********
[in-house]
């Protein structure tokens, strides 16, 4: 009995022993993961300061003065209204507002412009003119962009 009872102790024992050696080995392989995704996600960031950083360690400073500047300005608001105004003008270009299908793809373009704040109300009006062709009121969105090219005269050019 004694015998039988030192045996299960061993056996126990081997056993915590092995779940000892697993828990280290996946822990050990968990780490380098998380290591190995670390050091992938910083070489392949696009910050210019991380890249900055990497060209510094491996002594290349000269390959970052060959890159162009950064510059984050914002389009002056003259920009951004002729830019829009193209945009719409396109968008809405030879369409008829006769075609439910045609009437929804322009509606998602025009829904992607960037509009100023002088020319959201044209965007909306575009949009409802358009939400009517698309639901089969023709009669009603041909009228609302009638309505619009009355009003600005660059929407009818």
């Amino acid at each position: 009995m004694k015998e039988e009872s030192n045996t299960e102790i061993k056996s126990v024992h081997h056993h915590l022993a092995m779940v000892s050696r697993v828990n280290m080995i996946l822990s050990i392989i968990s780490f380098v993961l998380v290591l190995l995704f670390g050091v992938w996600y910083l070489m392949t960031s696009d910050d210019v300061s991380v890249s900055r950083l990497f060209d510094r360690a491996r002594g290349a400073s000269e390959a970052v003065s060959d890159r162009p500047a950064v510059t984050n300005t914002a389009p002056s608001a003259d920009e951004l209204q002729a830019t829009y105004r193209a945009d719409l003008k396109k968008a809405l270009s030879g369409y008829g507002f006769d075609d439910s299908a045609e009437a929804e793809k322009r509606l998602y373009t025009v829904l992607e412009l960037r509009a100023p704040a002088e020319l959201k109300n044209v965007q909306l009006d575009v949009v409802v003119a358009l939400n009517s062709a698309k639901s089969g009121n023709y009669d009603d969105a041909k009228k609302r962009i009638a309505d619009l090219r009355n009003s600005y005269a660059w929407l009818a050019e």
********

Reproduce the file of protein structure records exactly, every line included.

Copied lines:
[in-house]
């Protein structure tokens, strides 16, 4: 009995022993993961300061003065209204507002412009003119962009 009872102790024992050696080995392989995704996600960031950083360690400073500047300005608001105004003008270009299908793809373009704040109300009006062709009121969105090219005269050019 004694015998039988030192045996299960061993056996126990081997056993915590092995779940000892697993828990280290996946822990050990968990780490380098998380290591190995670390050091992938910083070489392949696009910050210019991380890249900055990497060209510094491996002594290349000269390959970052060959890159162009950064510059984050914002389009002056003259920009951004002729830019829009193209945009719409396109968008809405030879369409008829006769075609439910045609009437929804322009509606998602025009829904992607960037509009100023002088020319959201044209965007909306575009949009409802358009939400009517698309639901089969023709009669009603041909009228609302009638309505619009009355009003600005660059929407009818």
């Amino acid at each position: 009995m004694k015998e039988e009872s030192n045996t299960e102790i061993k056996s126990v024992h081997h056993h915590l022993a092995m779940v000892s050696r697993v828990n280290m080995i996946l822990s050990i392989i968990s780490f380098v993961l998380v290591l190995l995704f670390g050091v992938w996600y910083l070489m392949t960031s696009d910050d210019v300061s991380v890249s900055r950083l990497f060209d510094r360690a491996r002594g290349a400073s000269e390959a970052v003065s060959d890159r162009p500047a950064v510059t984050n300005t914002a389009p002056s608001a003259d920009e951004l209204q002729a830019t829009y105004r193209a945009d719409l003008k396109k968008a809405l270009s030879g369409y008829g507002f006769d075609d439910s299908a045609e009437a929804e793809k322009r509606l998602y373009t025009v829904l992607e412009l960037r509009a100023p704040a002088e020319l959201k109300n044209v965007q909306l009006d575009v949009v409802v003119a358009l939400n009517s062709a698309k639901s089969g009121n023709y009669d009603d969105a041909k009228k609302r962009i009638a309505d619009l090219r009355n009003s600005y005269a660059w929407l009818a050019e």